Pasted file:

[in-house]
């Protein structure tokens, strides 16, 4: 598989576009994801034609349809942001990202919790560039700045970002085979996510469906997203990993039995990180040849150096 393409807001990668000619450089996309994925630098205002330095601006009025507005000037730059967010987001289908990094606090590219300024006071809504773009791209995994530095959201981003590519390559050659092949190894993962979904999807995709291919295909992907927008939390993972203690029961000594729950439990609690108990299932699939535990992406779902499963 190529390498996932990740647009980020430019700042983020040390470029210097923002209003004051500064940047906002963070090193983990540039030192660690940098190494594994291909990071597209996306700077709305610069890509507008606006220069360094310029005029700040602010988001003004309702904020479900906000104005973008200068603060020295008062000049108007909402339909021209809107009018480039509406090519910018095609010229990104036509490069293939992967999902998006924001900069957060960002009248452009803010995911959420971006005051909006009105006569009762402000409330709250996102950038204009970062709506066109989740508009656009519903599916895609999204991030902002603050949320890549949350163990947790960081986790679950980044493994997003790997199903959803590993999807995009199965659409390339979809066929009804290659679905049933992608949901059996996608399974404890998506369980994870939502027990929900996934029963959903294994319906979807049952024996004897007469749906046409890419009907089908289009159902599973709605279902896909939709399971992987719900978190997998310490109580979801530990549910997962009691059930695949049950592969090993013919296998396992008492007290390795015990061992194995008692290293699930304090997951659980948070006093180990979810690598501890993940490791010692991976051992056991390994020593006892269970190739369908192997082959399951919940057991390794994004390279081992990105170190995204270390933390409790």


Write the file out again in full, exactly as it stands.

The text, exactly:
[in-house]
């Protein structure tokens, strides 16, 4: 598989576009994801034609349809942001990202919790560039700045970002085979996510469906997203990993039995990180040849150096 393409807001990668000619450089996309994925630098205002330095601006009025507005000037730059967010987001289908990094606090590219300024006071809504773009791209995994530095959201981003590519390559050659092949190894993962979904999807995709291919295909992907927008939390993972203690029961000594729950439990609690108990299932699939535990992406779902499963 190529390498996932990740647009980020430019700042983020040390470029210097923002209003004051500064940047906002963070090193983990540039030192660690940098190494594994291909990071597209996306700077709305610069890509507008606006220069360094310029005029700040602010988001003004309702904020479900906000104005973008200068603060020295008062000049108007909402339909021209809107009018480039509406090519910018095609010229990104036509490069293939992967999902998006924001900069957060960002009248452009803010995911959420971006005051909006009105006569009762402000409330709250996102950038204009970062709506066109989740508009656009519903599916895609999204991030902002603050949320890549949350163990947790960081986790679950980044493994997003790997199903959803590993999807995009199965659409390339979809066929009804290659679905049933992608949901059996996608399974404890998506369980994870939502027990929900996934029963959903294994319906979807049952024996004897007469749906046409890419009907089908289009159902599973709605279902896909939709399971992987719900978190997998310490109580979801530990549910997962009691059930695949049950592969090993013919296998396992008492007290390795015990061992194995008692290293699930304090997951659980948070006093180990979810690598501890993940490791010692991976051992056991390994020593006892269970190739369908192997082959399951919940057991390794994004390279081992990105170190995204270390933390409790």